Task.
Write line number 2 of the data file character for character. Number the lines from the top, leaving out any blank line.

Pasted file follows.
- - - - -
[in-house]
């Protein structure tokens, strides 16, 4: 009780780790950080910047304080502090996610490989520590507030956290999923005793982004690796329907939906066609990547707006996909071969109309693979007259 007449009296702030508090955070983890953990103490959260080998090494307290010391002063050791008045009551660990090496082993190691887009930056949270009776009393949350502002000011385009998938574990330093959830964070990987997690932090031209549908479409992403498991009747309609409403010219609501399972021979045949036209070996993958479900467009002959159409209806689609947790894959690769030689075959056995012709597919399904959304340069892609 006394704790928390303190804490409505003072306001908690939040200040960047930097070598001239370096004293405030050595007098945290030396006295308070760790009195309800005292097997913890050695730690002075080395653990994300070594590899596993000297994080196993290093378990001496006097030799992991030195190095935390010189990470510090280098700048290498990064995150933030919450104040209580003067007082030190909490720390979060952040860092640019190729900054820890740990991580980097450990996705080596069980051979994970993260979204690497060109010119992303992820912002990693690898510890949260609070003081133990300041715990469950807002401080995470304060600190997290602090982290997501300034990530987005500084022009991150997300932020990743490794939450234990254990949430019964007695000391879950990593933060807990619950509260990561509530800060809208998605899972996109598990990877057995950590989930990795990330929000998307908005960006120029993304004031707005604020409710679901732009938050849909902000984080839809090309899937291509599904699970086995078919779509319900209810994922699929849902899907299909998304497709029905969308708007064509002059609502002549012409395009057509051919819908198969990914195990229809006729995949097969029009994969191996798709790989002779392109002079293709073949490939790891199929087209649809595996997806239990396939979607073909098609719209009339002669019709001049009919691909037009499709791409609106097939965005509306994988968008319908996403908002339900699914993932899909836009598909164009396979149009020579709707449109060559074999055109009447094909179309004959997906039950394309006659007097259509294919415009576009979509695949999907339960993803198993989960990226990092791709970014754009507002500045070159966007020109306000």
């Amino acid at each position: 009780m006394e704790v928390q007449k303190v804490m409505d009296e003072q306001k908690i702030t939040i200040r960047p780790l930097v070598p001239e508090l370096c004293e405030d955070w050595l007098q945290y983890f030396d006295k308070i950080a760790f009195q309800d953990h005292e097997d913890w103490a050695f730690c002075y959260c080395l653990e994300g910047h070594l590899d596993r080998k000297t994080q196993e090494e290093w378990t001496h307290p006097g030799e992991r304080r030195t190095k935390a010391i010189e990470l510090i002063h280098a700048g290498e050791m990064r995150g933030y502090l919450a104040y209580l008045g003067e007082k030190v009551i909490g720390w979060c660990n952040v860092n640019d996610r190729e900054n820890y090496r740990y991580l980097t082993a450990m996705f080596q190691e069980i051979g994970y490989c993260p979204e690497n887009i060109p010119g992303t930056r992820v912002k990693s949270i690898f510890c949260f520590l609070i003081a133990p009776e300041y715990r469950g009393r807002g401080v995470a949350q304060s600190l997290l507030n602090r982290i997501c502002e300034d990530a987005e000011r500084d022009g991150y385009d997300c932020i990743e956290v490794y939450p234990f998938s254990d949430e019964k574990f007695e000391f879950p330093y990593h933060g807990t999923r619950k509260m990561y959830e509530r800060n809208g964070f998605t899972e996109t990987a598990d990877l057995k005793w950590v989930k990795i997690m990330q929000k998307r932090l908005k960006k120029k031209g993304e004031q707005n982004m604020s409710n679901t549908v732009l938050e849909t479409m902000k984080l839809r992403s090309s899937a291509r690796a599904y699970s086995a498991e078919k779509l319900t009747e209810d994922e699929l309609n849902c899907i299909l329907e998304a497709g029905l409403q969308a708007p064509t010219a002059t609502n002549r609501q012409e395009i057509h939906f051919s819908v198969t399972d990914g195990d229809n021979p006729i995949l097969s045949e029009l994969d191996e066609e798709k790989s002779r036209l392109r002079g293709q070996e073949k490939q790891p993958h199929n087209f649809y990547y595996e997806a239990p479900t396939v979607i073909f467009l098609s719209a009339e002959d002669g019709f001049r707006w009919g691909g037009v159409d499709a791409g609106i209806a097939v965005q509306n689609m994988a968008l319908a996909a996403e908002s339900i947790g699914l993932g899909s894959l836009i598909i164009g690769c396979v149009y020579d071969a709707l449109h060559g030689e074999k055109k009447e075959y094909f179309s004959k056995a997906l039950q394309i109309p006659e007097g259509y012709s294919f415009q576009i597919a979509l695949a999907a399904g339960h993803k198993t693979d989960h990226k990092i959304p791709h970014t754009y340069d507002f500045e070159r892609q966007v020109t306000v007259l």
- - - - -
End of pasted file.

């Protein structure tokens, strides 16, 4: 009780780790950080910047304080502090996610490989520590507030956290999923005793982004690796329907939906066609990547707006996909071969109309693979007259 007449009296702030508090955070983890953990103490959260080998090494307290010391002063050791008045009551660990090496082993190691887009930056949270009776009393949350502002000011385009998938574990330093959830964070990987997690932090031209549908479409992403498991009747309609409403010219609501399972021979045949036209070996993958479900467009002959159409209806689609947790894959690769030689075959056995012709597919399904959304340069892609 006394704790928390303190804490409505003072306001908690939040200040960047930097070598001239370096004293405030050595007098945290030396006295308070760790009195309800005292097997913890050695730690002075080395653990994300070594590899596993000297994080196993290093378990001496006097030799992991030195190095935390010189990470510090280098700048290498990064995150933030919450104040209580003067007082030190909490720390979060952040860092640019190729900054820890740990991580980097450990996705080596069980051979994970993260979204690497060109010119992303992820912002990693690898510890949260609070003081133990300041715990469950807002401080995470304060600190997290602090982290997501300034990530987005500084022009991150997300932020990743490794939450234990254990949430019964007695000391879950990593933060807990619950509260990561509530800060809208998605899972996109598990990877057995950590989930990795990330929000998307908005960006120029993304004031707005604020409710679901732009938050849909902000984080839809090309899937291509599904699970086995078919779509319900209810994922699929849902899907299909998304497709029905969308708007064509002059609502002549012409395009057509051919819908198969990914195990229809006729995949097969029009994969191996798709790989002779392109002079293709073949490939790891199929087209649809595996997806239990396939979607073909098609719209009339002669019709001049009919691909037009499709791409609106097939965005509306994988968008319908996403908002339900699914993932899909836009598909164009396979149009020579709707449109060559074999055109009447094909179309004959997906039950394309006659007097259509294919415009576009979509695949999907339960993803198993989960990226990092791709970014754009507002500045070159966007020109306000």